Almost all locations fall victim to Deutsche Bahn’s austerity measures

App-based shared taxi: With Clevershuttle, an algorithm automatically creates the most effective carpools possible. (Photo: Clevershuttle)


The railways have to save and therefore cut four of the six Clevershuttle locations to date. The unprofitable startup, in which Deutsche Bahn holds the majority, will in future only be available in Leipzig and Düsseldorf.

The Clevershuttle ride pooling service will soon only be available in Leipzig and Düsseldorf. The locations in Berlin, Dresden, Kiel and Munich are to be closed. With this move, Deutsche Bahn, which holds 76 percent of Clevershuttle’s shares, wants to save money in the corona crisis. Manager Magazin reports, citing corporate sources. The location reduction is expected to cost around 850 employees the job.

It is not the first time that Clevershuttle is reducing the number of locations. The service had already discontinued its services in Hamburg, Stuttgart and Frankfurt am Main in October 2019. In addition to economic causes, the startup at least justified the withdrawal from Stuttgart and Frankfurt at the time with bureaucratic hurdles. According to information from the manager magazine, Clevershuttle is said to have made a loss of almost 100 million euros.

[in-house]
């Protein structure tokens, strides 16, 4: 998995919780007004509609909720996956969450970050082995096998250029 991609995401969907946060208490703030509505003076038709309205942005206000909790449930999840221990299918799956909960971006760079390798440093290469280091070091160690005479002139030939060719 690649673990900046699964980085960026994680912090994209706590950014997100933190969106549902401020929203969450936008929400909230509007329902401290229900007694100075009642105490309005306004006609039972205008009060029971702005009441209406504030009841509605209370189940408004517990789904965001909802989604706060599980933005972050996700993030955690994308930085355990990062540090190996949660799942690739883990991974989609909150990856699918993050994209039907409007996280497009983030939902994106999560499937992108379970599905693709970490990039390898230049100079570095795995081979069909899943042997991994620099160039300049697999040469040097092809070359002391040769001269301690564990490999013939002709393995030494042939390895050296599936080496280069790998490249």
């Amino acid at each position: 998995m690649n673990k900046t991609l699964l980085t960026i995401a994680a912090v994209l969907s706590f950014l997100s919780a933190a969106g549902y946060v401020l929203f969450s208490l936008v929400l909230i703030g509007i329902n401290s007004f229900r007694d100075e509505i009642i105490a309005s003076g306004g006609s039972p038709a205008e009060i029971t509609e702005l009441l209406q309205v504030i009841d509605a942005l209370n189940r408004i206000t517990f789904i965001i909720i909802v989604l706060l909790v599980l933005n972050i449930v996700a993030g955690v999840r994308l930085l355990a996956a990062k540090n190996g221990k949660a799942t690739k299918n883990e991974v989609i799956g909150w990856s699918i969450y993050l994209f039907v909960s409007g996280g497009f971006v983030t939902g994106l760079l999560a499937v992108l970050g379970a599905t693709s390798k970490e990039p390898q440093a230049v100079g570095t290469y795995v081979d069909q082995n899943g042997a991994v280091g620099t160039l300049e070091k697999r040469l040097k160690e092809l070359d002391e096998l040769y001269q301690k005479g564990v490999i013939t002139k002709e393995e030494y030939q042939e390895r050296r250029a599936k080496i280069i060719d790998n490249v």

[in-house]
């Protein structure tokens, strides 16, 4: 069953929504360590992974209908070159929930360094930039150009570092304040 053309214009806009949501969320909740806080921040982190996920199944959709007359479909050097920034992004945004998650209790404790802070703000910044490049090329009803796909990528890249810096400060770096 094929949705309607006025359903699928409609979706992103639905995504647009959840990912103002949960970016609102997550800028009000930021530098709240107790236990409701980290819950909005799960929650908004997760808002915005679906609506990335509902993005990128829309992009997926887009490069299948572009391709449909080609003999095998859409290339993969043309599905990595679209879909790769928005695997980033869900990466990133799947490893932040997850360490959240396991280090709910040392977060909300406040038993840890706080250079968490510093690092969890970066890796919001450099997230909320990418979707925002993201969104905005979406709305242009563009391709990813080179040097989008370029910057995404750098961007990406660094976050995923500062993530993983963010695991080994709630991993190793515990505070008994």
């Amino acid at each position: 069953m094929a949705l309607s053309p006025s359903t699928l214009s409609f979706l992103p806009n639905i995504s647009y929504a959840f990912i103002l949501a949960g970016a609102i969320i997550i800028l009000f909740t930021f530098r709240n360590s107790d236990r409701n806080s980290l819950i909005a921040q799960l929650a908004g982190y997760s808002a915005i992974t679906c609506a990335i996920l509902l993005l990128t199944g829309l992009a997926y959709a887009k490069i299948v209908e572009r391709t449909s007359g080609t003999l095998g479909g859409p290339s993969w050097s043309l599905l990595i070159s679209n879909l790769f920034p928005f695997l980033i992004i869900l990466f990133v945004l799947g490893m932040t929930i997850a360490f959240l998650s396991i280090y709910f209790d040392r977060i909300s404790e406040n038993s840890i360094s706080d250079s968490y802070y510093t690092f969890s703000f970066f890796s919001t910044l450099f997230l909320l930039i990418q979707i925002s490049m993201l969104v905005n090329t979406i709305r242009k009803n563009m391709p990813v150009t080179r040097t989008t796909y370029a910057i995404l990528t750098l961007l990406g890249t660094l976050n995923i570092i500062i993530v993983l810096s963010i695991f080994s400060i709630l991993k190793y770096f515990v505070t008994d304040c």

Deutsche Bahn receives government aid – but must also save

Due to the corona crisis, Deutsche Bahn expects a financial gap of EUR 13.5 billion. The federal government wants to support the state-owned company with billions in capital aid. At the same time, the railways are also supposed to save money themselves. However, there should be no job cuts. Railway chief Richard Lutz, Minister of Transport Andreas Scheuer, the railway works council and the railway union EVG agreed on this.

The Federal Audit Office, on the other hand, doubts that the railways really need billions of dollars from the federal government at short notice. The financial control body also doubts that the EU Commission would approve the planned capital aid in its current form. Especially since the money is apparently not only used for local rail operations, but also to finance subsidiaries such as the British Arriva.

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